Edmonia Lewis is considered the first professional BIPOC sculptor in the United States and the first to achieve international acclaim. Even though much of her work has not survived into the 21st century, Lewis used her art to depict the stories of women and Indigenous people with reverence and beauty. Shattering gender and racial expectations in the 19th-century U.S., her life story is a testament to the ability to succeed despite adversity.
Details and stories of Lewis’s life remain fuzzy. Lewis was known to tailor stories of her life to win over the audience she was addressing, meaning stories she told would change or disappear over time. Scholars have noted that she used both fact and fiction to “embroider” her life story, particularly after she became internationally known. What we do know is that Lewis was an African American woman in a field dominated by white men and, despite the odds, she succeeded.
Mary Edmonia Lewis was born in 1844 in either Ohio or near Albany, New York. Her father, who worked as a gentleman’s servant, was West Indian and living as a free person of color in the United States. Her mother, who was part Chippewa, was an artist in her own right and made moccasins and other trinkets to sell to tourists. Lewis sometimes traced her desire to become an artist to her mother. Orphaned at age five, Lewis went to live with her aunts near Niagra Falls, New York. She was given a robust education, financed and supported mostly by her older, half-brother, Samuel, who had found financial success. According to biographers, she was educated by an order of African American nuns in Baltimore and at a coeducational school in upstate New York before matriculating to Oberlin College in Ohio.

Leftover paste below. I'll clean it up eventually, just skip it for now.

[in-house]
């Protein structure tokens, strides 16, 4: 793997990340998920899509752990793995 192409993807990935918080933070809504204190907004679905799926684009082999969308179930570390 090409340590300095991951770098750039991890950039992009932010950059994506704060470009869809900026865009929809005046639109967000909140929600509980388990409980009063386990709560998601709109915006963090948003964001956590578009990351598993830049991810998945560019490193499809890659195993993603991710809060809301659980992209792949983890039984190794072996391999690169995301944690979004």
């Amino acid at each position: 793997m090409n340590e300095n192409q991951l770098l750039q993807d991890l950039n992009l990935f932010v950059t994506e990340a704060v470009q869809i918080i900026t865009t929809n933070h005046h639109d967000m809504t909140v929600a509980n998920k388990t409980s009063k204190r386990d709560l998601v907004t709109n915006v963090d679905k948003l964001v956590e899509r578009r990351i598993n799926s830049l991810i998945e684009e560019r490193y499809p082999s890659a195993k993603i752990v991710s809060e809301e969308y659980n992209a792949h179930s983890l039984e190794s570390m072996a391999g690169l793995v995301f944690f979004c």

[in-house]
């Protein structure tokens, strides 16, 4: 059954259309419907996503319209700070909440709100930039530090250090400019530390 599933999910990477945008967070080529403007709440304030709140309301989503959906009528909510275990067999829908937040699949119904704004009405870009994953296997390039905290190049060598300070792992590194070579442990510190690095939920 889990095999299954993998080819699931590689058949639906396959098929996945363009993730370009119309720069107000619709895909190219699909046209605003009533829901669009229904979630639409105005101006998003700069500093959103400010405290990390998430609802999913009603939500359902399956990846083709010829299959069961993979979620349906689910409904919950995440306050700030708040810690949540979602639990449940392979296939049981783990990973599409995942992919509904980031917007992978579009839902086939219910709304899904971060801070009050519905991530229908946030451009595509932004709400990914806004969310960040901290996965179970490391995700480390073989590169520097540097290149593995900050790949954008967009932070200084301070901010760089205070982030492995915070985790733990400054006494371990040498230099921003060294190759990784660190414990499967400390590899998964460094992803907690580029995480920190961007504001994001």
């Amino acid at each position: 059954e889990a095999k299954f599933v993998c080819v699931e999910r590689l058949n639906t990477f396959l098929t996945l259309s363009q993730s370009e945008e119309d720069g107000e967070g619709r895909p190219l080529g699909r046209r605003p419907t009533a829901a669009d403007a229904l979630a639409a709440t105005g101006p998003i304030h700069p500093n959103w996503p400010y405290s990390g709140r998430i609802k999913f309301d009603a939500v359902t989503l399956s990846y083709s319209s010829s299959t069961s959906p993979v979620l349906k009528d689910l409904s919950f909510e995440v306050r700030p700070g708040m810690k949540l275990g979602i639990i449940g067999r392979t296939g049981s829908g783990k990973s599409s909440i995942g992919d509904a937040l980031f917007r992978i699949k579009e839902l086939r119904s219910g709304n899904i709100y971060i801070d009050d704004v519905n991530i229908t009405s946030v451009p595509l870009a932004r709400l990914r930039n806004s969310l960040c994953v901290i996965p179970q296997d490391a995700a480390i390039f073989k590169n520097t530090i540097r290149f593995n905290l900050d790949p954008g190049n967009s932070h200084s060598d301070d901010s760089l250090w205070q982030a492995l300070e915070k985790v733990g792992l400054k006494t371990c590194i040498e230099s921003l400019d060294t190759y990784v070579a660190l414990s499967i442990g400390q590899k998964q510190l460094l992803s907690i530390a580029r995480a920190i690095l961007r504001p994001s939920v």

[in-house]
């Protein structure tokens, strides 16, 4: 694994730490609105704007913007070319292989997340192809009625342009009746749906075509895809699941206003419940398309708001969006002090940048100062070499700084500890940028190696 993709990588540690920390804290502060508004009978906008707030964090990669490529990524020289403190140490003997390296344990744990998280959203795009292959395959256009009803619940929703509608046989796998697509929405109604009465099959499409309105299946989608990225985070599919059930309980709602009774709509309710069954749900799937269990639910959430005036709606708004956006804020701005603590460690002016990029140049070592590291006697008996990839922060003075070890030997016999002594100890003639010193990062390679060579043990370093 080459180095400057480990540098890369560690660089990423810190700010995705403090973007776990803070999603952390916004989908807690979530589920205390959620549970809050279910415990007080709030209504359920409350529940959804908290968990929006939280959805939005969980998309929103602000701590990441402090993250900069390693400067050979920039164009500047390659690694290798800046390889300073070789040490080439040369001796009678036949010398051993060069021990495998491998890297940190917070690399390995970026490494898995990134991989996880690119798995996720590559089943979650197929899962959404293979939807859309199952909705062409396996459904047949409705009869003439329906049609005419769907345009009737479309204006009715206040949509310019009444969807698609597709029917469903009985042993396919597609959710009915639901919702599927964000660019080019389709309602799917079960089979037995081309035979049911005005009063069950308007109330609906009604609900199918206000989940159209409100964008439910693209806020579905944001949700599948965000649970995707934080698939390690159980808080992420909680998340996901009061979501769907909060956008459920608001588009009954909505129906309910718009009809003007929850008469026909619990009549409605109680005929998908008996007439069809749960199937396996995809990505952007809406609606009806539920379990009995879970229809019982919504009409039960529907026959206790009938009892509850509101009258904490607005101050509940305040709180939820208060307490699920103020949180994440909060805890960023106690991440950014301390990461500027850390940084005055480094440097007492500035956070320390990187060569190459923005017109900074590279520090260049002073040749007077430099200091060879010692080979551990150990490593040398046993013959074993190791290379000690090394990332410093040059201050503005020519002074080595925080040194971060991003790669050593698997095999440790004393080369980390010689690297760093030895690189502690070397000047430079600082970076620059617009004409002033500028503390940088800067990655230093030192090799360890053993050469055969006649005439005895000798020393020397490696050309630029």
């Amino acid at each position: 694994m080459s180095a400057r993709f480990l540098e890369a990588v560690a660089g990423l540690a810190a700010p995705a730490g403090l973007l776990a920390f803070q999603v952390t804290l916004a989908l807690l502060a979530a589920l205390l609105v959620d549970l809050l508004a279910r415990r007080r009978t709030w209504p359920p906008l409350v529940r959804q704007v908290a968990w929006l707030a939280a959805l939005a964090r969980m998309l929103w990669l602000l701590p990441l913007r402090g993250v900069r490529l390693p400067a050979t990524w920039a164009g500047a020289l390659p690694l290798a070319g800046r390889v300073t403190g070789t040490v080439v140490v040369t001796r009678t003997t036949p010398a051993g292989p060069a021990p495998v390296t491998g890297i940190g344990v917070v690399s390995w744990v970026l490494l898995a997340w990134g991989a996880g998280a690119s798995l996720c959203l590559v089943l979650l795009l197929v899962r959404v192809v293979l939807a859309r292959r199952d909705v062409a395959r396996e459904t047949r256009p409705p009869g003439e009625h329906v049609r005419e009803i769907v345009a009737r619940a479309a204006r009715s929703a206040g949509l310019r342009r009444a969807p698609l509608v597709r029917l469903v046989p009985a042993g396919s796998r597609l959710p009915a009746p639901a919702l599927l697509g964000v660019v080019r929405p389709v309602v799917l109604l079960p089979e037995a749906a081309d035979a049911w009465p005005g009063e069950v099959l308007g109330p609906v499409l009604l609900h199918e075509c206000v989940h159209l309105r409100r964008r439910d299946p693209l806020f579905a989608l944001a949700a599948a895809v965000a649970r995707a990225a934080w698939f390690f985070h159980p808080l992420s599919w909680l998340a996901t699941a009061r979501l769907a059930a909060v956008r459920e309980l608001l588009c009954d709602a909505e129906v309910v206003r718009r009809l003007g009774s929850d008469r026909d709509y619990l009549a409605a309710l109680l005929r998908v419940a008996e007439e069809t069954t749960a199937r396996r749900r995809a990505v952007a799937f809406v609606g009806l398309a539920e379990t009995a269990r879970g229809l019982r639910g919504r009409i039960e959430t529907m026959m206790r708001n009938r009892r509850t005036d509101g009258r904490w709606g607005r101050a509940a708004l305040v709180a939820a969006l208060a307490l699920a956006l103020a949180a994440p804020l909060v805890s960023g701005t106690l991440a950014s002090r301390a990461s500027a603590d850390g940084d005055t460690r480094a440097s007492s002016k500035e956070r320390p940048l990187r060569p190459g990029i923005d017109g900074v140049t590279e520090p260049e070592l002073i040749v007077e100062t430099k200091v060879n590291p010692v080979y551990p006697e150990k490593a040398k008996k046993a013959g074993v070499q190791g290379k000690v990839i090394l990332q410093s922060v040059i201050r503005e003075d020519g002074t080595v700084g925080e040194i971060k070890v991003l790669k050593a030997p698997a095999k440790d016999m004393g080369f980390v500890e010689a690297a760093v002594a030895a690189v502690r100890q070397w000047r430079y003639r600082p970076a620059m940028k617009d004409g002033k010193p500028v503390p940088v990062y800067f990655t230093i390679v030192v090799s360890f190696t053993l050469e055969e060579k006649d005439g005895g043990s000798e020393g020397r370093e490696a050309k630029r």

Oberlin College, founded in 1833, was an early proponent of coeducation, abolitionism, and integration. While at Oberlin, Lewis boarded with white abolitionist and school trustee, John Keep. Yet Oberlin’s mission statement did not mean Lewis was free from racial attacks. During her time at Oberlin, Lewis was accused of attempting to poison her fellow classmate and roommate. While she was declared innocent after a trial, the abuse continued. A mob of white men kidnapped, beat, and left her to die in a field in the winter of 1862 because of the poisoning charge. She survived the attack, but was then accused of stealing art supplies from the school. Lewis left Oberlin before she could graduate; it is unclear if she was expelled or left of her own accord.